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Walking down the corridors of a senior living community could offer little to catch your attention—either a blank wall or a display of nondescript framed prints. But things are different at Pennswood Village. Home to a very art-centered population, the residents’ personal works and collections are hung in the hallways for everyone to enjoy.

Pennswood Village resident resident Ann Balderston and her artwork.
Pennswood Village resident resident Ann Balderston and her artwork.

The continuing care retirement community in Bucks County, Pa., encourages those who live there to personalize the area outside of their homes. Their displays create unique spaces and appeal to a sense of artistic creation and presentation. But the challenge was how to encourage this expression while minimizing damage to the newly renovated hallways.

“We were looking for a solution that would still allow the residents to show their artwork in an attractive manner but one that could also eliminate putting so many holes in the walls,” said Tom Atkins, COO at Pennswood Village. The solution was found when their architect recommended using a wall-mounted art hanging system.

Working with Gallery System Art Displays, the approach consists of three components: a discreet wall-mounted track that can be mounted end to end or cut smaller to fit the space; hangers that are inserted into the track and slide horizontally; and compact hooks that attach to the hangers and adjust vertically to any desired height. The system eliminates filling the wall with nail holes and also makes it easy to change out a display quickly without needing tools or having to repair the holes left behind.

One of the biggest advantages to a hanging system is how easily a group of pictures can be displayed, which suits the needs of the Pennswood Village residents. The hanging system keeps the frames straight and aligned and makes it easier to rearrange the artwork and see how it will look while it’s hanging on the wall. Depending on the length of hallway outside of the apartment, each resident has a number of hanging cables from the tracks running along the tops of the walls to attach their artwork.

Atkins said originally they just purchased enough material to test out the system but quickly appreciated how the technique allowed the displays to have such a professional appearance. It’s been such a positive experience that now they’ve installed the system beyond the residential hallways and have added it to their conference room and some of the public rooms in the community building, he said.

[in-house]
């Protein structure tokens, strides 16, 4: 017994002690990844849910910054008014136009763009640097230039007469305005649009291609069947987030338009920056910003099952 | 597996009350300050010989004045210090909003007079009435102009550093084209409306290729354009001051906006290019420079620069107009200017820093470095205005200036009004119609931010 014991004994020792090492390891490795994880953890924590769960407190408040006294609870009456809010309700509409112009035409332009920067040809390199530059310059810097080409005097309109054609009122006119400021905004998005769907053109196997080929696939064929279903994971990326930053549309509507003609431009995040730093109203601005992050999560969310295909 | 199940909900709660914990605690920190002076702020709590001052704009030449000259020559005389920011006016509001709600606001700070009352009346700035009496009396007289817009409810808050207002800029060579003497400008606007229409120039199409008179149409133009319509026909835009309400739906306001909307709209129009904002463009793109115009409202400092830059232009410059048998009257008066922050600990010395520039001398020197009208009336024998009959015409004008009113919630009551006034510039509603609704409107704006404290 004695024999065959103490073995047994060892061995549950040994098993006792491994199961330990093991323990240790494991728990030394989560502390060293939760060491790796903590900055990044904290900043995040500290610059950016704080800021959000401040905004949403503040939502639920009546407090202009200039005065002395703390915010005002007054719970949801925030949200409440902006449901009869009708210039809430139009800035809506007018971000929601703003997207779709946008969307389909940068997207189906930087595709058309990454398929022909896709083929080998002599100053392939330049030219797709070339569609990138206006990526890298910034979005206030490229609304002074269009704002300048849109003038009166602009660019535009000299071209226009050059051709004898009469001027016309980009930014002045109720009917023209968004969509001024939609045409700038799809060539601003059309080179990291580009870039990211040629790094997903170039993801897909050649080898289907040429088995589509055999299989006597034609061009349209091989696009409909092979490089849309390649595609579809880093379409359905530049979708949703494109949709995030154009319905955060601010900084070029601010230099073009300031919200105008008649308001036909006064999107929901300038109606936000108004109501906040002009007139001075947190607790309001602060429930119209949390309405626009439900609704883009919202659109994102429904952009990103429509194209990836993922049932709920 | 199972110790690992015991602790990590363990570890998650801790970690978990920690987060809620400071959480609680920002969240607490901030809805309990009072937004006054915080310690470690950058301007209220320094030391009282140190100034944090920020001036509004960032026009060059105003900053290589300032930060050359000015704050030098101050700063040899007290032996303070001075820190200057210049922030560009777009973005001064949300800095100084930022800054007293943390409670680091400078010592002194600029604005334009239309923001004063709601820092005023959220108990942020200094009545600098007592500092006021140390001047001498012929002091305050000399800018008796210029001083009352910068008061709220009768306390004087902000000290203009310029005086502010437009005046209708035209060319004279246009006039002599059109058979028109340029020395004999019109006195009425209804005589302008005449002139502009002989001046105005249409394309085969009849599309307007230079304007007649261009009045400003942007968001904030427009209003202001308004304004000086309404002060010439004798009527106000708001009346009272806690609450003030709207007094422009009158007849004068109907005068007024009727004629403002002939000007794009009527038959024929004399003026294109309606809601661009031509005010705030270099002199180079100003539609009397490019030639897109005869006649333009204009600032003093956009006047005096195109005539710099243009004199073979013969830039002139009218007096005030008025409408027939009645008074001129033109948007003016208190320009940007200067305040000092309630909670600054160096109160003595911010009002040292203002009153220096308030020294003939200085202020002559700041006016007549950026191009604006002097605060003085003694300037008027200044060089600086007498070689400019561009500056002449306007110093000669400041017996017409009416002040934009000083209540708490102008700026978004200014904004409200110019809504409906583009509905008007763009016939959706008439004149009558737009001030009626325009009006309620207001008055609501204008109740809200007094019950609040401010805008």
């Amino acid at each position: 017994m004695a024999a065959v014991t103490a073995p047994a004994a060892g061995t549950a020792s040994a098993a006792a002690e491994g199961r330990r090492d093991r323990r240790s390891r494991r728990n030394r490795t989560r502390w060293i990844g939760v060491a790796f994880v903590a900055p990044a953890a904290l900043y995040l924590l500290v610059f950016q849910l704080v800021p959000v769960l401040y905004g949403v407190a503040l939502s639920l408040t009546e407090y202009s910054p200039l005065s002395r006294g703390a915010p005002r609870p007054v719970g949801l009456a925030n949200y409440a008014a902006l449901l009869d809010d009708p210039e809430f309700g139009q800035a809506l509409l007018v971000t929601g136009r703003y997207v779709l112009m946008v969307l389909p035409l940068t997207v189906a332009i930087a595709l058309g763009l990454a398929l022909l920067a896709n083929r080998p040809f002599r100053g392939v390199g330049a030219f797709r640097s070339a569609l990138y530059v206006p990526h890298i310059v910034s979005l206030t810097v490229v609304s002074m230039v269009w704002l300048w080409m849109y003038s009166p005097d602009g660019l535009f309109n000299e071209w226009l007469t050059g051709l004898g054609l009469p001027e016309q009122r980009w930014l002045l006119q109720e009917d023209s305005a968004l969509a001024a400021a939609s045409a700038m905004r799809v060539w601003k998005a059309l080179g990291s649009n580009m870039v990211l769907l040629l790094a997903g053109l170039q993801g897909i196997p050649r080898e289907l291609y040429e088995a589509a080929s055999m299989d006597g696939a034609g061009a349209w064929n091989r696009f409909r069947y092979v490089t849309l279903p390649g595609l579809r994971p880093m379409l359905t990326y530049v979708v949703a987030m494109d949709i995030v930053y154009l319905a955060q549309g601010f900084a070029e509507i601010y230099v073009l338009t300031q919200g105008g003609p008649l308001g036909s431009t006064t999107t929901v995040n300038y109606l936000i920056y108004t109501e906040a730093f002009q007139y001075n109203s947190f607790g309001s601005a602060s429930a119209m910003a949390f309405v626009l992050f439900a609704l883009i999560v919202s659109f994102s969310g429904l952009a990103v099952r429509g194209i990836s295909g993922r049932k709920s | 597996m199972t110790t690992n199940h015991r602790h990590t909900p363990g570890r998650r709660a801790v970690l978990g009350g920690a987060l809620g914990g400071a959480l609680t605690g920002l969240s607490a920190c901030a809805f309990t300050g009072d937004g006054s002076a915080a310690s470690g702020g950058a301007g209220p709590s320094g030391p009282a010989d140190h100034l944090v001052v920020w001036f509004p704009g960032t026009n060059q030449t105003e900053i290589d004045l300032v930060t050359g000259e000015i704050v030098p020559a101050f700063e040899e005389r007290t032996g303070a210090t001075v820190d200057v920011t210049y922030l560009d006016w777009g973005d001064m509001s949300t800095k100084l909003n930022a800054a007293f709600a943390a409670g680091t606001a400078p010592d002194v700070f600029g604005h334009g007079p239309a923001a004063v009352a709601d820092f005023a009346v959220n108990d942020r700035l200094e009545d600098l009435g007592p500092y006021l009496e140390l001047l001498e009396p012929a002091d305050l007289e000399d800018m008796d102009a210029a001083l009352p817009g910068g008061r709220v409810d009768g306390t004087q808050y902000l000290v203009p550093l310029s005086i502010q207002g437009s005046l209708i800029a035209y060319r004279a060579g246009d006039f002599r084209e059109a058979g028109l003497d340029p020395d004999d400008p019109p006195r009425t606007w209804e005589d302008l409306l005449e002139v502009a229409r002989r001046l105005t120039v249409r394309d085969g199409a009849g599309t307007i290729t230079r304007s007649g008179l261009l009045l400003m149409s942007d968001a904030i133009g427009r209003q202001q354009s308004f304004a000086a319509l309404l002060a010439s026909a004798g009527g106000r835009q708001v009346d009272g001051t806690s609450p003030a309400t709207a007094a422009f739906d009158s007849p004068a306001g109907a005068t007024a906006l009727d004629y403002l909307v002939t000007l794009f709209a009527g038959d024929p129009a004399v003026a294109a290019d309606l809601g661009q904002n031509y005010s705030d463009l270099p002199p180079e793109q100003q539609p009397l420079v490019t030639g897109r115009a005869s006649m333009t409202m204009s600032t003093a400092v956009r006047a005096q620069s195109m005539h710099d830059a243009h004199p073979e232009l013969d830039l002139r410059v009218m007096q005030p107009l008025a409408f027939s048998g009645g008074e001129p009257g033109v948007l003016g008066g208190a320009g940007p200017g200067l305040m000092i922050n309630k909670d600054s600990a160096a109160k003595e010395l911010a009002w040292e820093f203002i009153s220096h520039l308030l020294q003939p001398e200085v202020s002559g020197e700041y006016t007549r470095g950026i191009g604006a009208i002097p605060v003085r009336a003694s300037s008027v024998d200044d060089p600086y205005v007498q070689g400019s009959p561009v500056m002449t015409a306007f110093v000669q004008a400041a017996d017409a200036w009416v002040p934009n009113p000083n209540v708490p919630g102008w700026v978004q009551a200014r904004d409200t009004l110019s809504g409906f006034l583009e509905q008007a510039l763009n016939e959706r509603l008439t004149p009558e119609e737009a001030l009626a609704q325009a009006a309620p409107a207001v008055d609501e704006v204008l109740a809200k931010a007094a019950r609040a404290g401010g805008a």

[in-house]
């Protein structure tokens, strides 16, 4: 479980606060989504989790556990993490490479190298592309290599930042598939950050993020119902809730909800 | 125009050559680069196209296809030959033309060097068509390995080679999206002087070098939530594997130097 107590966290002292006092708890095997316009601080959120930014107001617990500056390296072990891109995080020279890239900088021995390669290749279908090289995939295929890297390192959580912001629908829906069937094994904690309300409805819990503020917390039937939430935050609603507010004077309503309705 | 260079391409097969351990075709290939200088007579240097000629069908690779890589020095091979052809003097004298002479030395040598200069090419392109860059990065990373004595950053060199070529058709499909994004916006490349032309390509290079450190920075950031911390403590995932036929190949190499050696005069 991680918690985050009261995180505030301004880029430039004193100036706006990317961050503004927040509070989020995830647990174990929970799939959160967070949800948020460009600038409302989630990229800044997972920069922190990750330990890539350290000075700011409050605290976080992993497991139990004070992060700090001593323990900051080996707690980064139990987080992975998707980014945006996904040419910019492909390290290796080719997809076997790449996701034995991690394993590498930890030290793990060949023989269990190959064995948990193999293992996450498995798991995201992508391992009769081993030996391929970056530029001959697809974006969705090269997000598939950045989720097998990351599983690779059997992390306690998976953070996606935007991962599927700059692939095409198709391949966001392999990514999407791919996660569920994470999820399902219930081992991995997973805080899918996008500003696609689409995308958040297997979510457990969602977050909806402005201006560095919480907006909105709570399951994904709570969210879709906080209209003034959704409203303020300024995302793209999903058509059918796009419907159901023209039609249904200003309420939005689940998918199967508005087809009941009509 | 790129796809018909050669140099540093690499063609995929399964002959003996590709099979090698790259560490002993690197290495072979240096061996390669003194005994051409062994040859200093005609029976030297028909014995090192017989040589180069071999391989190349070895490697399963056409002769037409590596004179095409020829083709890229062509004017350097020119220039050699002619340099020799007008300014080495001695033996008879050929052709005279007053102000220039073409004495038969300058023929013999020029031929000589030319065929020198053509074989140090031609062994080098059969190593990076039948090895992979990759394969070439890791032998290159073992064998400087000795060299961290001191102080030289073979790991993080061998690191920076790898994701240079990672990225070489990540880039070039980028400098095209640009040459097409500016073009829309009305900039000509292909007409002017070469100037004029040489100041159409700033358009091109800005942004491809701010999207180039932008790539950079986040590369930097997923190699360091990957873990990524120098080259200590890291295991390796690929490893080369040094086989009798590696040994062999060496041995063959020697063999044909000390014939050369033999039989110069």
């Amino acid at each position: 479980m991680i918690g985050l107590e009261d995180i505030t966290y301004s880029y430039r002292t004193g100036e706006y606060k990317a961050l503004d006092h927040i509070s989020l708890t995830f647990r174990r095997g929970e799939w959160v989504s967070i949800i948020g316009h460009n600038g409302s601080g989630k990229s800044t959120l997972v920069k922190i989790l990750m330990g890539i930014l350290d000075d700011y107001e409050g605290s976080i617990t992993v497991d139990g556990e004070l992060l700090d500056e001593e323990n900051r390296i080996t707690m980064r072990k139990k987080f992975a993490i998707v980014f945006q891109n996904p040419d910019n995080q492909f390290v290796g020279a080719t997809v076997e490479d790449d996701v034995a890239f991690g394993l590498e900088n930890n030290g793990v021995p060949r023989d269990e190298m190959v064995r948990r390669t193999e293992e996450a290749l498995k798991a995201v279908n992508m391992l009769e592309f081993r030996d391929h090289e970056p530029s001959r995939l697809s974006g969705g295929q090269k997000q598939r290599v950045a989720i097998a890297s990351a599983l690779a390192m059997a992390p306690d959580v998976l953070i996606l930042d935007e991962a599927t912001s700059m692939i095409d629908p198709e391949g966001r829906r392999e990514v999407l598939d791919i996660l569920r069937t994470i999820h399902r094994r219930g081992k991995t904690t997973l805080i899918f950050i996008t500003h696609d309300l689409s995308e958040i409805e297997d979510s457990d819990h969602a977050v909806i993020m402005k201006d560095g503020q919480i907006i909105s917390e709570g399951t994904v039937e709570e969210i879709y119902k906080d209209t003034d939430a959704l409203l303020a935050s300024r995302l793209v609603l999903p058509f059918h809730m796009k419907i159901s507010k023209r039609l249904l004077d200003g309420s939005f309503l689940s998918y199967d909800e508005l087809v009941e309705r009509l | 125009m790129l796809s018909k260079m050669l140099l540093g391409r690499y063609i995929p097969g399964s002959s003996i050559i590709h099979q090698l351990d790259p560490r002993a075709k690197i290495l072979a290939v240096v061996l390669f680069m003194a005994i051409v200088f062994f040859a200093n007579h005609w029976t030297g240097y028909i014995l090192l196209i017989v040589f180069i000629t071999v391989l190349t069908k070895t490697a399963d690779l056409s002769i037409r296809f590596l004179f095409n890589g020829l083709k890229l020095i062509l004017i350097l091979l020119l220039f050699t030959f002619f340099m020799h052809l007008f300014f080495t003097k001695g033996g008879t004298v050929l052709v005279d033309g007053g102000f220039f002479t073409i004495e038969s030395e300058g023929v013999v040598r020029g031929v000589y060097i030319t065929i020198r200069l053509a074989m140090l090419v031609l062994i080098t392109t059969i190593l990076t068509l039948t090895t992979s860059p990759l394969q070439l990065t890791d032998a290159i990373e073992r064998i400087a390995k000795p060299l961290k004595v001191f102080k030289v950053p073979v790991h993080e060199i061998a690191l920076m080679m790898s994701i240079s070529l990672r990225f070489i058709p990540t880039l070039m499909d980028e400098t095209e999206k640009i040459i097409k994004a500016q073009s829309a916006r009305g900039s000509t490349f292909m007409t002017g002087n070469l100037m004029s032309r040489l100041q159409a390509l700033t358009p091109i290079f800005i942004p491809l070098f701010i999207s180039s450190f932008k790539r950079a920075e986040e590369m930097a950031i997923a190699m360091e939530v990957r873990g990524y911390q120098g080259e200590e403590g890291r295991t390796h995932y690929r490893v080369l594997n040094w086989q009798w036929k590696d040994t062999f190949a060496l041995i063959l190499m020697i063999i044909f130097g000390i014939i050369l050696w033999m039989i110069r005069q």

For Gallery System Art Displays, they appreciate the opportunity to help make it more convenient and economical, but also recognize the value the system can offer beyond just displaying artwork, said Ron Orner, the company’s president. “The great achievement of Pennswood Village’s art policy is that it allows residents to make individual visual statements within a cohesive community framework, just as homeowners do in neighborhoods of similar houses,” he said.

It’s a fulfillment of art’s potential to make shared living spaces more personal and home-like.”

When it comes to what is allowed to be displayed, Atkins said there hasn’t been any problems but that they did work with the residents to develop a guideline policy. “We don’t comment on what they hang as long as it’s appropriate and viewable for the public,” he said. “We don’t want anything that would be disturbing to other residents, like political content for example. But the only other requirement we have is that the art work must be framed.”

Visitors, residents, and their families now have the opportunity to view everyone’s artwork and collections and the feedback has been positive,” Atkins said. “For us, it’s become a hallmark of our community. Not only does it allow personal expression of the residents, it gives each hallway its own character.” 

 

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